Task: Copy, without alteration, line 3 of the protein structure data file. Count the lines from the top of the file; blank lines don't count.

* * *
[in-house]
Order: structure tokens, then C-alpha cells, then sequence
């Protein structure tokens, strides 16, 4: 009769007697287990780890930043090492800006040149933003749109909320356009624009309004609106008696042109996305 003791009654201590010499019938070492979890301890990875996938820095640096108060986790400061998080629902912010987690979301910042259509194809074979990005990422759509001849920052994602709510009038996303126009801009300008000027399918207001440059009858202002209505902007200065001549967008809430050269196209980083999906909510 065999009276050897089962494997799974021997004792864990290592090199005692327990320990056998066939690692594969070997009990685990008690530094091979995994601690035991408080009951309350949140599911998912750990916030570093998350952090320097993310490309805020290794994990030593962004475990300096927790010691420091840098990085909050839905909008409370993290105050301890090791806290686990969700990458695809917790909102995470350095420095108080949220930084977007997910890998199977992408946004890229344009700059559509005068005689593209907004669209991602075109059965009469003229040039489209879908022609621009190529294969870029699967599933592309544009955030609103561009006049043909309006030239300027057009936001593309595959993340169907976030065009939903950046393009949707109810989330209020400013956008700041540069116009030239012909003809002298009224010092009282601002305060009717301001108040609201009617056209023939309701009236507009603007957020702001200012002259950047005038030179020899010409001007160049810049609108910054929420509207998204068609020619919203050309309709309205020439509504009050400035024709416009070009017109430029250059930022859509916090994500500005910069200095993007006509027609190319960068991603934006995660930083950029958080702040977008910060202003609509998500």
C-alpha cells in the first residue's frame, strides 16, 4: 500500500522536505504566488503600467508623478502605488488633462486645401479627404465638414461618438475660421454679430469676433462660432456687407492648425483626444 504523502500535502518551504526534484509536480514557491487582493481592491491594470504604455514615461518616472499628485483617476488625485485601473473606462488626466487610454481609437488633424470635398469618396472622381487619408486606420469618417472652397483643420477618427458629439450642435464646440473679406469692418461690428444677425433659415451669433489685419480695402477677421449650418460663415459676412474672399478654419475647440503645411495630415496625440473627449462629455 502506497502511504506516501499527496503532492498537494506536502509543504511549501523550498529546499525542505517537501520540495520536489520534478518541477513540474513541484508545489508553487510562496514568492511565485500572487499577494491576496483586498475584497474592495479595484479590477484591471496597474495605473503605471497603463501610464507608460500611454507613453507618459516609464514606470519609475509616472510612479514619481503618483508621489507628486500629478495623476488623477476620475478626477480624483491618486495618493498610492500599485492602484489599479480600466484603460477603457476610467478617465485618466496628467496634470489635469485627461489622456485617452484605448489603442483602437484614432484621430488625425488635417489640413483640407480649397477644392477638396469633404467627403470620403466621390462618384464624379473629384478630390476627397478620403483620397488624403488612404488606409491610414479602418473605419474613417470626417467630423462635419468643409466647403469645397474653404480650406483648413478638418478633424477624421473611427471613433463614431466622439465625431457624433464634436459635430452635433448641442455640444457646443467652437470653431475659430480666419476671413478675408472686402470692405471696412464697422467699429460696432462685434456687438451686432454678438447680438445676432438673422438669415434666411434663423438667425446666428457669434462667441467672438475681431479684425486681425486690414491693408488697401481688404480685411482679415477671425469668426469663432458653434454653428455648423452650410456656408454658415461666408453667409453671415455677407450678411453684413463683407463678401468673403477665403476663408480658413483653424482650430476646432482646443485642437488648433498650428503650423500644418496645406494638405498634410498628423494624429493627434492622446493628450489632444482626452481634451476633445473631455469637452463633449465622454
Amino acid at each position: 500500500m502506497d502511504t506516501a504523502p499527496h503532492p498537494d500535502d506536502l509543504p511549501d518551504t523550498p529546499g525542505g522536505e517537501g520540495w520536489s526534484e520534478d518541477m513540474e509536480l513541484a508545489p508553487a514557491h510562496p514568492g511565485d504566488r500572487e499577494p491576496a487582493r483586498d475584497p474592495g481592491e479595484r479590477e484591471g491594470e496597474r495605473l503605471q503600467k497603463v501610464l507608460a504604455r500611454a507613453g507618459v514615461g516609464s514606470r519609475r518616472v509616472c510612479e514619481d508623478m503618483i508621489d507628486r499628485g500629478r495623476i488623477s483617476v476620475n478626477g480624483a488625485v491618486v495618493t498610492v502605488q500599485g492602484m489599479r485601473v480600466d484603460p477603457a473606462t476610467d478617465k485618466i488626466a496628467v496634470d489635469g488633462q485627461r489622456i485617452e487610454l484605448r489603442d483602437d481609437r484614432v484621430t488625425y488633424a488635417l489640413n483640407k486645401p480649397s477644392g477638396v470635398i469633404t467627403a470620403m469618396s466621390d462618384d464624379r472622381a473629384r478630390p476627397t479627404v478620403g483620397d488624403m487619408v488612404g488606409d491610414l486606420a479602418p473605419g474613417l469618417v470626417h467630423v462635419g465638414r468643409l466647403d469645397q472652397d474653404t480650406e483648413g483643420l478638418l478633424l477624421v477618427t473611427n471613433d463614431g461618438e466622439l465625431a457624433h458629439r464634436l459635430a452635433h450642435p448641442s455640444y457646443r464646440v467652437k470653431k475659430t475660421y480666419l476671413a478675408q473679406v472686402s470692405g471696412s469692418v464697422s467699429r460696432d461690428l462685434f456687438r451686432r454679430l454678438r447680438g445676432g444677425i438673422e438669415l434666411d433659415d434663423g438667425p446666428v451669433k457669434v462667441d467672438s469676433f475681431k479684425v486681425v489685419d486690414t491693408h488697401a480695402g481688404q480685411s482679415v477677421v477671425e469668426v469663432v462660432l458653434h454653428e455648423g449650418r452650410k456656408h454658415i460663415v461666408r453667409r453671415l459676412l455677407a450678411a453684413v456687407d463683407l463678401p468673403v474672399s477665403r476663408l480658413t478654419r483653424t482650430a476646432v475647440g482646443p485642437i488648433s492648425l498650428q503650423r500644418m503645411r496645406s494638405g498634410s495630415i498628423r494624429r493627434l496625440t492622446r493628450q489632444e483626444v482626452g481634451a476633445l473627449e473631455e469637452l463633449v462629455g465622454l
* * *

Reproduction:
């Protein structure tokens, strides 16, 4: 009769007697287990780890930043090492800006040149933003749109909320356009624009309004609106008696042109996305 003791009654201590010499019938070492979890301890990875996938820095640096108060986790400061998080629902912010987690979301910042259509194809074979990005990422759509001849920052994602709510009038996303126009801009300008000027399918207001440059009858202002209505902007200065001549967008809430050269196209980083999906909510 065999009276050897089962494997799974021997004792864990290592090199005692327990320990056998066939690692594969070997009990685990008690530094091979995994601690035991408080009951309350949140599911998912750990916030570093998350952090320097993310490309805020290794994990030593962004475990300096927790010691420091840098990085909050839905909008409370993290105050301890090791806290686990969700990458695809917790909102995470350095420095108080949220930084977007997910890998199977992408946004890229344009700059559509005068005689593209907004669209991602075109059965009469003229040039489209879908022609621009190529294969870029699967599933592309544009955030609103561009006049043909309006030239300027057009936001593309595959993340169907976030065009939903950046393009949707109810989330209020400013956008700041540069116009030239012909003809002298009224010092009282601002305060009717301001108040609201009617056209023939309701009236507009603007957020702001200012002259950047005038030179020899010409001007160049810049609108910054929420509207998204068609020619919203050309309709309205020439509504009050400035024709416009070009017109430029250059930022859509916090994500500005910069200095993007006509027609190319960068991603934006995660930083950029958080702040977008910060202003609509998500």